Welcome to my little expose on my latest mountain art landscape painting. The abstract impressionist windmill art is called “Windy Day in Tucker County” and is currently for sale in the Melasdesign Handmade Shop. I’ll discuss my ideas and inspiration for the mountain setting wind power theme, materials used, color choices and a new direction in my work that is a return to what I’ve always loved to do. I’ll also touch on creating art as a disabled person. Greetings from Thomas, WV.
Windy Day in Tucker County Painting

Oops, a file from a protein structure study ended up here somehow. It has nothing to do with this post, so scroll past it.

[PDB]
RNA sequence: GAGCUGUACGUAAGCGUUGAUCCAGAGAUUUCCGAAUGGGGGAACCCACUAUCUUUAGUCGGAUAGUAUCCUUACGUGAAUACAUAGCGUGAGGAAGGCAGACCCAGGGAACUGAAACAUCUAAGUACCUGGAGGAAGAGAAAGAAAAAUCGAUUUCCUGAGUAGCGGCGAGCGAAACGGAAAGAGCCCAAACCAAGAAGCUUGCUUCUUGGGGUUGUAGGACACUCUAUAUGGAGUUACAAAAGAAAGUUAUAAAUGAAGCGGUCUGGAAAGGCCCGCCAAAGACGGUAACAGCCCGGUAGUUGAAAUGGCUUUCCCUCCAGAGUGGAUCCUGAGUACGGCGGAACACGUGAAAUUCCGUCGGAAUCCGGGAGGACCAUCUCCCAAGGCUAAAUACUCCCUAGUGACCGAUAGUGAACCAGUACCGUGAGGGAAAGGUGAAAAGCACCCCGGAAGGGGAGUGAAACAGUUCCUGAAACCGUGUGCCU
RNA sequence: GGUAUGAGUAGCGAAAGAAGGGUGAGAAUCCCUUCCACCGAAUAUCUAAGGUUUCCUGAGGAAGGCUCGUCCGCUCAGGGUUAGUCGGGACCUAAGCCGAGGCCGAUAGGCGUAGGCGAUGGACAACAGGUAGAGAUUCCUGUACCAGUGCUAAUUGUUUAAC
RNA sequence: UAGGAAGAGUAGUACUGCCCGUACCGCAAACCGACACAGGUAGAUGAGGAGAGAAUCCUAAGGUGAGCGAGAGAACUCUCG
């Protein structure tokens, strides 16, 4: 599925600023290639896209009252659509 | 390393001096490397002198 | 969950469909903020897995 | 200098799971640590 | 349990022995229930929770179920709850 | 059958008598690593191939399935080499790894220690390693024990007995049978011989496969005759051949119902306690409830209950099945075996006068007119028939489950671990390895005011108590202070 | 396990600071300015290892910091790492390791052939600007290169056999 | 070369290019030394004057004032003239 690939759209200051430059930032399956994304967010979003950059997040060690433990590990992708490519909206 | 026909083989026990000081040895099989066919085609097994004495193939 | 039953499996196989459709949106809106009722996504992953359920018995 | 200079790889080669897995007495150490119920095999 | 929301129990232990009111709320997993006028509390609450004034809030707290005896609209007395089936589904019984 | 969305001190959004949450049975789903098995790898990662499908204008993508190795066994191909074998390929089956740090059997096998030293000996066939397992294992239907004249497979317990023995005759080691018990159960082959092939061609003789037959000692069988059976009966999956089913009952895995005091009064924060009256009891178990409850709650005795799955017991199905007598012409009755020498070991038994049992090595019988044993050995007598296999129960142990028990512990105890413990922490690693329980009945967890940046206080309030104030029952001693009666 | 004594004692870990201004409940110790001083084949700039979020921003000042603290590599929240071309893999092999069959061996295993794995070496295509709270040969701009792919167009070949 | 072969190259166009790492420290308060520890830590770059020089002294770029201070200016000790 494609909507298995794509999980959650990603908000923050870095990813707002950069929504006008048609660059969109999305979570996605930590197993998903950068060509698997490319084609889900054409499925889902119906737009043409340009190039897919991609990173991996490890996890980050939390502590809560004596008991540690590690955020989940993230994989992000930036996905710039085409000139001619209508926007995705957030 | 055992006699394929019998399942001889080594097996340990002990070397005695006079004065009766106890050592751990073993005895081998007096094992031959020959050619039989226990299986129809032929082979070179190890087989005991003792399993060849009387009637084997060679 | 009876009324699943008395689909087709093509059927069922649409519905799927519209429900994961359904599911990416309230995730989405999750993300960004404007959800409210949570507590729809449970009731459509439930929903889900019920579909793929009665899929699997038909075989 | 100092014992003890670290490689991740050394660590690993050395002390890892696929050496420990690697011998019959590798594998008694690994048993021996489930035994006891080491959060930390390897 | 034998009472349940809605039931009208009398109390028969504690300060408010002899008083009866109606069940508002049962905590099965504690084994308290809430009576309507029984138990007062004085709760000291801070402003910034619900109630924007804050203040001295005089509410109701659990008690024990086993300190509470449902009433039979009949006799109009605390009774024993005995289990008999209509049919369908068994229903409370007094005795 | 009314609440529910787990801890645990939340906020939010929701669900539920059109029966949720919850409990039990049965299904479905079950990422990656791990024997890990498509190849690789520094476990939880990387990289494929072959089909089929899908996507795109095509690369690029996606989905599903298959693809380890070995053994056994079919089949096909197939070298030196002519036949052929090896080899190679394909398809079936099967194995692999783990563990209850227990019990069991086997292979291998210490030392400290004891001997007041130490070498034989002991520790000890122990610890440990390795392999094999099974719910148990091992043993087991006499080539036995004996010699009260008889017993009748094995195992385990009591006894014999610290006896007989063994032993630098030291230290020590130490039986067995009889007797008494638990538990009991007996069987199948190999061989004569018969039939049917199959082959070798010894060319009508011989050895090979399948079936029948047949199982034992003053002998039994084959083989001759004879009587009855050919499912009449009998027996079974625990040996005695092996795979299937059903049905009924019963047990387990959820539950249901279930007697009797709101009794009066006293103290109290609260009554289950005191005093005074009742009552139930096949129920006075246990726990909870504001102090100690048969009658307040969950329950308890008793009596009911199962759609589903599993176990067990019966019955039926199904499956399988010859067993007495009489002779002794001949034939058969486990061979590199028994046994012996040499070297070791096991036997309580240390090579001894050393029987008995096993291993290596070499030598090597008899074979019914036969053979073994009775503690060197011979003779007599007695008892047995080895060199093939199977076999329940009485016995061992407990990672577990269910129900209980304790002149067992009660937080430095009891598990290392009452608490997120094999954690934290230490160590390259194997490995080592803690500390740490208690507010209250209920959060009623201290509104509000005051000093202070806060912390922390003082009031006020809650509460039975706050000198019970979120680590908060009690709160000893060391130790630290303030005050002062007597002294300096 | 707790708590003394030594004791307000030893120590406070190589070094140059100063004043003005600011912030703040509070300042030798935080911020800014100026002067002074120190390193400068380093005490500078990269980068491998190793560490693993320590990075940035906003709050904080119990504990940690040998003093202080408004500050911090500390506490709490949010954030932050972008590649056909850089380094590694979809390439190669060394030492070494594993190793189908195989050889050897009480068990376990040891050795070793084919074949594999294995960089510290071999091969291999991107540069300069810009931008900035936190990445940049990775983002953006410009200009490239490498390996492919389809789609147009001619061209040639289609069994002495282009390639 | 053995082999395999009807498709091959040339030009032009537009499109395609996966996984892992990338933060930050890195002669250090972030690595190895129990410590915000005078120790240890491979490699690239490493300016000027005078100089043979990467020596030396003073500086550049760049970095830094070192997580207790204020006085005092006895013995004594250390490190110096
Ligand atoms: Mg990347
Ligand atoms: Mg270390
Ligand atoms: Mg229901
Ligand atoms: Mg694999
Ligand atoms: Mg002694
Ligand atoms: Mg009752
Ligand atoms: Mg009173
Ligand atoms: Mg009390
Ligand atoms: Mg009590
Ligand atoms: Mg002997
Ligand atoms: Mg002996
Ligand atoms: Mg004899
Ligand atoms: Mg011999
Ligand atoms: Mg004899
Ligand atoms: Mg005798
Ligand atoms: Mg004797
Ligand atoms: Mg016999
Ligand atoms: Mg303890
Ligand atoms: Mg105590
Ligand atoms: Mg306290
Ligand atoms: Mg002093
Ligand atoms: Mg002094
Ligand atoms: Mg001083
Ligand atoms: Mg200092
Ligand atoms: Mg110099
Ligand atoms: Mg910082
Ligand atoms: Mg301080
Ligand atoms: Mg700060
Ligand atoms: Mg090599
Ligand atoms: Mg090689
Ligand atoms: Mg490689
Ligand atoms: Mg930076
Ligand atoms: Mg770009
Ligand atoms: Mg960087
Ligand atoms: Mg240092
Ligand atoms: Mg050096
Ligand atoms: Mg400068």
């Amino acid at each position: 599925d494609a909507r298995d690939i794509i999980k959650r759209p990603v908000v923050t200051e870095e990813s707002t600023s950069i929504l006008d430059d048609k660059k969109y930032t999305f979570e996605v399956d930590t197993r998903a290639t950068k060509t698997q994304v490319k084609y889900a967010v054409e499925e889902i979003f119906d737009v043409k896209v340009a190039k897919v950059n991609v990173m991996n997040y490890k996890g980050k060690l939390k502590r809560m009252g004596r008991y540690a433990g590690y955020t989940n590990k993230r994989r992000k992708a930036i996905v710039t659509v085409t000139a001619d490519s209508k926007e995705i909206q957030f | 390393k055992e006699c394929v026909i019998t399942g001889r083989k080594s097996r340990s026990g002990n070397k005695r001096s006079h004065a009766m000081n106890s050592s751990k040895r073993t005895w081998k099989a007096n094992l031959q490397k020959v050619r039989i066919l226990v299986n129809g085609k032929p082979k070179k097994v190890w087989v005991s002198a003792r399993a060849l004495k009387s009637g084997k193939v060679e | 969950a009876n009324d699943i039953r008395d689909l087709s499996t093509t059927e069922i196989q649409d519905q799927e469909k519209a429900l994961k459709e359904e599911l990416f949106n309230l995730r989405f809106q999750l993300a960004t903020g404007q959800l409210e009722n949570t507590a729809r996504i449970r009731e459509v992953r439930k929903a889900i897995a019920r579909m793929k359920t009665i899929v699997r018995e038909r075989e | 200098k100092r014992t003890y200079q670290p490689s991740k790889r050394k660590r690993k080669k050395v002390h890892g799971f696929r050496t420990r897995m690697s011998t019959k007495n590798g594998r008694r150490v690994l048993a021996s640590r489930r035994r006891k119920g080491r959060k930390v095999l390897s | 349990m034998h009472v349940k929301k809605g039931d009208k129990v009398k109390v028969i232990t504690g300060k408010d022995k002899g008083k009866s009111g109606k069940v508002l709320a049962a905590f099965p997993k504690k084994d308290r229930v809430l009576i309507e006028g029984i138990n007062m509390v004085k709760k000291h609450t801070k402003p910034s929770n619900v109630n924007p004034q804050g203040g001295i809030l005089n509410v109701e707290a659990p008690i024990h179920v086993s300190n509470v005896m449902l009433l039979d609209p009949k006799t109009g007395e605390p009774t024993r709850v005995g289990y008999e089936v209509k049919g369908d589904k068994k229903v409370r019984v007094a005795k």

Original 8×10 abstract impressionist landscape painting of an imaginary Appalachian Mountain view inspired by the landscape in Thomas, WV. Scene with windmills and whimsical curls of wind and clouds against blue sky and sun. Painted on gessoed heavy paper. Signed / titled by Susan Hicks.
Windpower in the Mountains
This landscape windmill art is an imaginary view of the mountain tops in Tucker County, West Virginia. Love it or hate it, the windmills on the mountains are an impressive view along a beautiful Appalachian landscape. I have always loved them, since my first glimpse of an earlier windmill model in the Thomas Dolby video on the then great MTV for the song “Windpower” in 1982. Have a listen to that piece of synth pop gold below.